AM Coalition: 3D Printing in the Context of US Global Competition (and US Global Competition in the Context of 3D Printing)

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Additive Manufacturing (AM) Coalition, the DC advocacy group for the U.S. AM industry, graciously invited me to participate in a panel last week at RAPID + TCT 2024, titled, “The Forum on Global Competitiveness, Unfair Trade Practices and IP Strategies for AM: How Should the US Respond?”

Now, since I flew out of O’Hare, I obviously missed the panel because of a four-hour delay. Nevertheless, I thought it still might be worthwhile to share the comments I’d prepared for the panel:

First off, I’d like to say thank you to the AM Coalition for having this discussion, and to the other panelists for being willing to join in on this important topic, especially as it’s not one that everyone would jump at the chance to participate in. AM Coalition asked me to discuss the report that AM Research,’s sibling company, just published, “The State of Chinese Additive Manufacturing”.

Image courtesy of AM Research

While I didn’t write it, I’m certainly familiar enough with the report to speak to its key points. In addition, I co-wrote the AM Research report published last year on AM for defense and the military, and recently wrote a report on AM for the semiconductor capital equipment market: two areas in which the US’s strategic competition with China is centrally relevant.

To keep things concise, without getting into hard numbers, the most important takeaways from the report for this discussion here are that China is one of, if not the, fastest-growing AM markets in the world, and this fact can largely be attributed to the Chinese government’s fiscal support of its domestic advanced manufacturing industry. The best way to think about this state-of-affairs is that China’s status as an AM hub is more or less proportional to China’s status as the global manufacturing leader.

And, significantly, while I think that, previously, the general perception has been that China was dominating the consumer 3D printing market but lagging the US and the EU in the most complex areas of the AM industry — especially large-format metal machines — this is no longer the case, if it ever was. None of this should be surprising.

Image courtesy of AM Coalition

There’s an apocryphal story about a bank robber, Willie Sutton, being asked by a reporter why he chose to rob banks, and Sutton replied, “Because that’s where the money is.” While this may not have actually happened, the point is a reasonable one, and it’s a point that’s applicable here, as well: why is AM taking off in China? Because that’s where the manufacturing is.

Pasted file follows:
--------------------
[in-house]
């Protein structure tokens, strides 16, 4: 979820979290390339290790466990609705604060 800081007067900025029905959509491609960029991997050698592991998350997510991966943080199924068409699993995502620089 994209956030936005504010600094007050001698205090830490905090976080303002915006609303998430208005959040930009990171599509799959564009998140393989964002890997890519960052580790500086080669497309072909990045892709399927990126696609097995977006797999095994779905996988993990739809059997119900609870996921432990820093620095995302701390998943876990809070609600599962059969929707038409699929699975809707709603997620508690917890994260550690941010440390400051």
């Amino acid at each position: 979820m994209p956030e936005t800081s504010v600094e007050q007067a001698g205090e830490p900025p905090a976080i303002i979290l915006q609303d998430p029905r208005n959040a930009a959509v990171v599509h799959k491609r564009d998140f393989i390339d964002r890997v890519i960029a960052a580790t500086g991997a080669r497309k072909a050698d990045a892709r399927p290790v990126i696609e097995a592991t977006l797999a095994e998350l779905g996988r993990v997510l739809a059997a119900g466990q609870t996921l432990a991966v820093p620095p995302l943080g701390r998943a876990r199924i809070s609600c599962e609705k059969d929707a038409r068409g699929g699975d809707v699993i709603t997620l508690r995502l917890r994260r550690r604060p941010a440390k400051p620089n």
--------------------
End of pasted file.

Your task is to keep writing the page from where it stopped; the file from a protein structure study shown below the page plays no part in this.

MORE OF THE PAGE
And China is where the manufacturing is because of deliberate policies set by the same Western governments who are now scrambling to undo the damage. The fact is, the policies the Biden administration is implementing, while in many ways unprecedented in their scope in contemporary US history, at the same time can also probably be considered the bare minimum of what should be done. In that sense, these sorts of positions should’ve been part of America’s trade policy since China joined the World Trade Organization (WTO) in 2001.

The reason that such sweeping policy positions as the latest round of tariffs and export restrictions weren’t implemented until Trump and Biden likely has less to do with the shifting ideology underlying global policymaking — although that has certainly played its role — than it does with the simple fact that the issues all surround the far more practical reality that China is dominating distinctly 21st century markets. China is dominating most overwhelmingly in EVs and green energy, which are markets that have grown so much over the last decade compared to all prior history that China can to some extent be considered the founder of those markets.

China has essentially created the playing field for those markets as they now exist globally, achieving that objective through a long-term public-private strategy of comprehensive industrial policy. And since these are 21st century markets, which rely on 21st century manufacturing techniques, the smart thing for everyone else in the world to do is to update their own industrial policy stances to fit the rules of the 21st century.

That’s what the Biden administration is doing by raising tariffs on EV’s, etc., and by restricting exports of certain critical technologies, and, quite frankly, it’s a process that the Trump administration initiated with its own tariffs and restrictions on things like semiconductor capital equipment. These aren’t men that share many ideological similarities, but they’ve been on the same page on trade war issues. This emphasizes that all the policies associated with what’s generally referred to as reshoring are now essentially permanent policy positions of the US federal government that will continue to have broad, built-in bipartisan support.

Everyone is, then, already working within a business environment where federal policy is increasingly the biggest potential difference-maker when it comes to running a manufacturing company. In running a manufacturing company, or even just in working at one, you should feel entitled to have a say in the federal policymaking process. It’s understandable that you wouldn’t necessarily view that as an attractive prospect.

But everything I’ve seen over the last several years suggests the government really does need your help in making industrial policy. It is not only open to but desperate for feedback in that area, so don’t be hesitant to reach out, and don’t be hesitant to seek the AM Coalition’s guidance in reaching out. It’s not far-fetched to say that as stakeholders in AM companies, you have a very real opportunity to help lay a foundation that can make industrial policy in the US as effective as possible in the long run.

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